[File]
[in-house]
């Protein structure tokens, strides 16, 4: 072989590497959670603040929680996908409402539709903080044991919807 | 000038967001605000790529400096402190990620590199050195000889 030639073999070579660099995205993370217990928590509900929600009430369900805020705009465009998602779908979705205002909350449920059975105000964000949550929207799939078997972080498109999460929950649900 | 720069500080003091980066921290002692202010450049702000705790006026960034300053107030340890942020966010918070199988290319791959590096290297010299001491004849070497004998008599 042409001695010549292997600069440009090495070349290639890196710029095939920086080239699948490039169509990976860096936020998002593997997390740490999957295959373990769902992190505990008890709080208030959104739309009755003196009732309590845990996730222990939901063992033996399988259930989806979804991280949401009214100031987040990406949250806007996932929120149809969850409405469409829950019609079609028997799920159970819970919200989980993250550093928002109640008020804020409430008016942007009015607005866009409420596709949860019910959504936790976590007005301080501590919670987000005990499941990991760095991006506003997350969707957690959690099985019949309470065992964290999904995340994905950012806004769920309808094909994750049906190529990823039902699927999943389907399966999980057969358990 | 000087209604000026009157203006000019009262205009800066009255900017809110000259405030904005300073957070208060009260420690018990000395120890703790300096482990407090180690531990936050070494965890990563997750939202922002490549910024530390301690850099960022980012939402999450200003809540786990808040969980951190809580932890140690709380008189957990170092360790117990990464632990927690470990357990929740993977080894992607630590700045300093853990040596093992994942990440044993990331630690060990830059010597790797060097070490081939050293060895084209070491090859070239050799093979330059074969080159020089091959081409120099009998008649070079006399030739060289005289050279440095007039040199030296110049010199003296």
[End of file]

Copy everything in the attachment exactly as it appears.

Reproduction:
[in-house]
């Protein structure tokens, strides 16, 4: 072989590497959670603040929680996908409402539709903080044991919807 | 000038967001605000790529400096402190990620590199050195000889 030639073999070579660099995205993370217990928590509900929600009430369900805020705009465009998602779908979705205002909350449920059975105000964000949550929207799939078997972080498109999460929950649900 | 720069500080003091980066921290002692202010450049702000705790006026960034300053107030340890942020966010918070199988290319791959590096290297010299001491004849070497004998008599 042409001695010549292997600069440009090495070349290639890196710029095939920086080239699948490039169509990976860096936020998002593997997390740490999957295959373990769902992190505990008890709080208030959104739309009755003196009732309590845990996730222990939901063992033996399988259930989806979804991280949401009214100031987040990406949250806007996932929120149809969850409405469409829950019609079609028997799920159970819970919200989980993250550093928002109640008020804020409430008016942007009015607005866009409420596709949860019910959504936790976590007005301080501590919670987000005990499941990991760095991006506003997350969707957690959690099985019949309470065992964290999904995340994905950012806004769920309808094909994750049906190529990823039902699927999943389907399966999980057969358990 | 000087209604000026009157203006000019009262205009800066009255900017809110000259405030904005300073957070208060009260420690018990000395120890703790300096482990407090180690531990936050070494965890990563997750939202922002490549910024530390301690850099960022980012939402999450200003809540786990808040969980951190809580932890140690709380008189957990170092360790117990990464632990927690470990357990929740993977080894992607630590700045300093853990040596093992994942990440044993990331630690060990830059010597790797060097070490081939050293060895084209070491090859070239050799093979330059074969080159020089091959081409120099009998008649070079006399030739060289005289050279440095007039040199030296110049010199003296």